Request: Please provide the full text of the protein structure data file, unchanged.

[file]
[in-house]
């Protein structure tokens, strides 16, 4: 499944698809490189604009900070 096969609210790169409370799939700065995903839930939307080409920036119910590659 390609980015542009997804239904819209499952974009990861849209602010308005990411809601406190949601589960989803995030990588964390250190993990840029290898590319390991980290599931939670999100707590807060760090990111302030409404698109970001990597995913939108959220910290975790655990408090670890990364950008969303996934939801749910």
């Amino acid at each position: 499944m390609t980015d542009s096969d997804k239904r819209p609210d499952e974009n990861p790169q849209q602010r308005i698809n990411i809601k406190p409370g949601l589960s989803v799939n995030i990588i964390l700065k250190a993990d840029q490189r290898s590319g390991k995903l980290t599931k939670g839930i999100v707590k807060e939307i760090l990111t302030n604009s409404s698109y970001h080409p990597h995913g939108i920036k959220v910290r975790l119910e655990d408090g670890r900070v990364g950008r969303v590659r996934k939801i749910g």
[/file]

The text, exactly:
[in-house]
């Protein structure tokens, strides 16, 4: 499944698809490189604009900070 096969609210790169409370799939700065995903839930939307080409920036119910590659 390609980015542009997804239904819209499952974009990861849209602010308005990411809601406190949601589960989803995030990588964390250190993990840029290898590319390991980290599931939670999100707590807060760090990111302030409404698109970001990597995913939108959220910290975790655990408090670890990364950008969303996934939801749910």
């Amino acid at each position: 499944m390609t980015d542009s096969d997804k239904r819209p609210d499952e974009n990861p790169q849209q602010r308005i698809n990411i809601k406190p409370g949601l589960s989803v799939n995030i990588i964390l700065k250190a993990d840029q490189r290898s590319g390991k995903l980290t599931k939670g839930i999100v707590k807060e939307i760090l990111t302030n604009s409404s698109y970001h080409p990597h995913g939108i920036k959220v910290r975790l119910e655990d408090g670890r900070v990364g950008r969303v590659r996934k939801i749910g």